Coming in to the season, the Stags were picked as the only MAAC team to be able to threaten Iona for the conference title. After losing both regular season meetings, they played their best game of the season, and slowed down a versatile, high scoring Iona offense. Fairfield shot 60 percent from the field (31-of-52), and while the Gaels also shot well, making 51 percent (26 of 51) of their shots, the Stags outrebounded them 32-20. Boston College-transfer Rakim Sanders led the Stags with 26 points and 12 rebounds.

They were good too: Arkansas State Red Wolves
Middle Tennessee was far and away the best Sun Belt team this season, but thanks to a gritty effort from the No.9-seed Red Wolves, the Blue Raiders will not be dancing. Trey Finn led Arkansas State with 16 points, seven rebounds, two assists and two steals. During last year’s tournament, when ASU was the No.1-seed, Finn blew out his knee, and his team was upset by Arkansas-Little Rock, the eventual tournament champions. This time around, it was Finn’s team to spring the upset.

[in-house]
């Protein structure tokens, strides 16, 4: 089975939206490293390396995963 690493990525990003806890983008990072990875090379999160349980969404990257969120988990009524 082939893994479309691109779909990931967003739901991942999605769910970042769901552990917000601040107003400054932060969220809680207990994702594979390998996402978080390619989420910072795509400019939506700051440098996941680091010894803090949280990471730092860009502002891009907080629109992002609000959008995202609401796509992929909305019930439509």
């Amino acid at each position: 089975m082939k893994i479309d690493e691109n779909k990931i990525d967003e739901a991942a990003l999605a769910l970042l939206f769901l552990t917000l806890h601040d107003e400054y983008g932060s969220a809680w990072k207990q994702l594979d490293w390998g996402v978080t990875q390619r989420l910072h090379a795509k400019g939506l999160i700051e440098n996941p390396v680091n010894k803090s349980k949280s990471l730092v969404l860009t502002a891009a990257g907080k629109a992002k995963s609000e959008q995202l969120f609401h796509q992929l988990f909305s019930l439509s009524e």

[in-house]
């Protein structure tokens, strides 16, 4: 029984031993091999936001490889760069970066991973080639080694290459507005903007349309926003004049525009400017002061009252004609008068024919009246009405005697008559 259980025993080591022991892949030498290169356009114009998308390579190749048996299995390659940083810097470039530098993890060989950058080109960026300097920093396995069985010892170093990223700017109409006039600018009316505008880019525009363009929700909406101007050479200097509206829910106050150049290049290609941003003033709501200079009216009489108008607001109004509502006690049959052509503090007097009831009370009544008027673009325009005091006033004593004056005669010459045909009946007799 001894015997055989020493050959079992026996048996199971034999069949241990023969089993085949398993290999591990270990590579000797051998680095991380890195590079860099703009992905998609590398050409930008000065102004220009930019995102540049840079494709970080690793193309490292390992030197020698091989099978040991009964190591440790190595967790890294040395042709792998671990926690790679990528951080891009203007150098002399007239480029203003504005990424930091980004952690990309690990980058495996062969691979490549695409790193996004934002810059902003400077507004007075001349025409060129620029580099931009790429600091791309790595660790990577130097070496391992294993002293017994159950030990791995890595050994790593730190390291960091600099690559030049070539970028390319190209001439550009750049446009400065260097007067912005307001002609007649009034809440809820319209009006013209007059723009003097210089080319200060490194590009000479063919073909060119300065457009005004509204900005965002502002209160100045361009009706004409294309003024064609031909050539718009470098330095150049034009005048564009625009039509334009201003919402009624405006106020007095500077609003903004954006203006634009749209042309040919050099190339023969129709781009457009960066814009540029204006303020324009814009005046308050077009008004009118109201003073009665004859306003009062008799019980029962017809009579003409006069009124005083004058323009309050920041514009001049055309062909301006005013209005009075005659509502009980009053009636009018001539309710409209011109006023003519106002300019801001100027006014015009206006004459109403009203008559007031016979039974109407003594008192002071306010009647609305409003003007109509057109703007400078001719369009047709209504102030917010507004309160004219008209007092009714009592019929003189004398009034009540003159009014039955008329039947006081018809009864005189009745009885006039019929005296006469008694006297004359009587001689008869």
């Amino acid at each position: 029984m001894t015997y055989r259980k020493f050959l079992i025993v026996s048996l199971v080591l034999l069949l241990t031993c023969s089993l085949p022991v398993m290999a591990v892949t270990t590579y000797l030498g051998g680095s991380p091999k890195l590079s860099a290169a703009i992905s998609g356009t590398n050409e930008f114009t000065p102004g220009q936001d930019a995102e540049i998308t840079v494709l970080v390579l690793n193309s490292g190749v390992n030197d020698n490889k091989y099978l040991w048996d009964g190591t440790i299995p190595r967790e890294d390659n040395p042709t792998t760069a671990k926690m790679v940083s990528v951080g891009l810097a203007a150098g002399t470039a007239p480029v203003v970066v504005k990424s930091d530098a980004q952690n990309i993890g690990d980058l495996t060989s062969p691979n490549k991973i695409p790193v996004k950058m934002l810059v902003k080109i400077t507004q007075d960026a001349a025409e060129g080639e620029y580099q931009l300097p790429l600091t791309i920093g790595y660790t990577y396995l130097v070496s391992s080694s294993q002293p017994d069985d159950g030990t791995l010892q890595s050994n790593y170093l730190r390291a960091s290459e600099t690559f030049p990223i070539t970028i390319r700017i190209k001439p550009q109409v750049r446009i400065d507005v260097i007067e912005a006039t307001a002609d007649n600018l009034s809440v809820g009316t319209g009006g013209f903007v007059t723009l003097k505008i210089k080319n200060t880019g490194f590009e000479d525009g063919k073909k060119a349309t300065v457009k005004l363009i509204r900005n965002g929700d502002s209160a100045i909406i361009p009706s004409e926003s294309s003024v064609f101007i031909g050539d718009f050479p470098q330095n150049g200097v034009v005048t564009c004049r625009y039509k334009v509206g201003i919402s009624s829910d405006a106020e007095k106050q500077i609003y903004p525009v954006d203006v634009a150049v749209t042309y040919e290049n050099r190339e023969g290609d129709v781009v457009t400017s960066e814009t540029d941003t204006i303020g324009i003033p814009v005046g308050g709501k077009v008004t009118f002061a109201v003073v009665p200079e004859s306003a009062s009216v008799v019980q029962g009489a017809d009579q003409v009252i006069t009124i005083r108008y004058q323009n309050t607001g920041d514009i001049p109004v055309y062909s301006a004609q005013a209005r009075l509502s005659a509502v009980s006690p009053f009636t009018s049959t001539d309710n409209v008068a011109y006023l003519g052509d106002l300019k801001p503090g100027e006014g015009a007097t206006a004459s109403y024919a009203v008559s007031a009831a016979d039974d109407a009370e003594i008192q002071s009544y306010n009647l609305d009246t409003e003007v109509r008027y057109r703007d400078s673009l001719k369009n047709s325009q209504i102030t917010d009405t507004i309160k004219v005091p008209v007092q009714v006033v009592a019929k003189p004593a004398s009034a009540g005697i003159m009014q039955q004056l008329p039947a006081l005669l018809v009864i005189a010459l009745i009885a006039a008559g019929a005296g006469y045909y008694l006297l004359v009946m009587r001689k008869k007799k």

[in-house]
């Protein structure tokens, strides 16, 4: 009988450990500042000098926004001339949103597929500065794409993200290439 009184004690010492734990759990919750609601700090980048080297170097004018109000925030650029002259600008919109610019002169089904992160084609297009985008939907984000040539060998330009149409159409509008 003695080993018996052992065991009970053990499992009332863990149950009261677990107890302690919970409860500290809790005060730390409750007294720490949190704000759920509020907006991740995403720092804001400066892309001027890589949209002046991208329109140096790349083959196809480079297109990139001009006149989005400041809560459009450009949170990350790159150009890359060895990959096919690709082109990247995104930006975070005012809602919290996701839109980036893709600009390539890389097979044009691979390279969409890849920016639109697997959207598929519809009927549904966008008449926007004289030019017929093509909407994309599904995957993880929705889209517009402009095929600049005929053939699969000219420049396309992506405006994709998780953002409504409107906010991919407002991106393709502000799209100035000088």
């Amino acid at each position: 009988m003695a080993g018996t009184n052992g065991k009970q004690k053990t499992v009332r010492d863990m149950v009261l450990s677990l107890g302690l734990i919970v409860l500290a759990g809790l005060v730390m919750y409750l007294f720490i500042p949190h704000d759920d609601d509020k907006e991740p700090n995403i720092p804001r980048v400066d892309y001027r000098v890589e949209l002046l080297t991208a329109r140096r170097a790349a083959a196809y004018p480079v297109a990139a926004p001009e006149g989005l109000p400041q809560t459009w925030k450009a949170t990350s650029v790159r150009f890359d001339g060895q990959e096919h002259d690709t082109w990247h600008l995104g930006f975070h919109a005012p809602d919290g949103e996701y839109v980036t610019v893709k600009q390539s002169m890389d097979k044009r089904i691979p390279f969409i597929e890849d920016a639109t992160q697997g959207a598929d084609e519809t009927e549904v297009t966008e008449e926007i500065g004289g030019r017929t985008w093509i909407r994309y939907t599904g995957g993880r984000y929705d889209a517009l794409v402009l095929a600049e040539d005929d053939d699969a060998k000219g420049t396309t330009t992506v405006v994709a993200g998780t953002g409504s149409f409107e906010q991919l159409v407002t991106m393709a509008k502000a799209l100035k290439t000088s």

Sunday Results:

America East Semifinals
#2 Vermont 77, #6 Hartford 73
#1 Stony Brook 57, #4 Albany 55

Colonial Athletic Association Semifinals
#2 Virginia Commonwealth 74, #3 George Mason 64
#1 Drexel 68, #4 Old Dominion 51

Metro Atlantic Athletic Conference Semifinals
#4 Fairfield 85, #1 Iona 75
#2 Loyola (Md.) 70, #6 Siena 60

Missouri Valley Conference Finals
#2 Creighton 83, #4 Illinois State 79 OT

Northeast Conference Semifinals
#3 Robert Morris 71, #2 Wagner 64
#1 Long Island 78, #5 Quinnipiac 7

Southern Conference Semifinals
#3N Western Carolina 82 #1N UNC-Greensboro 77
#1S Davidson 83, #2N Elon 67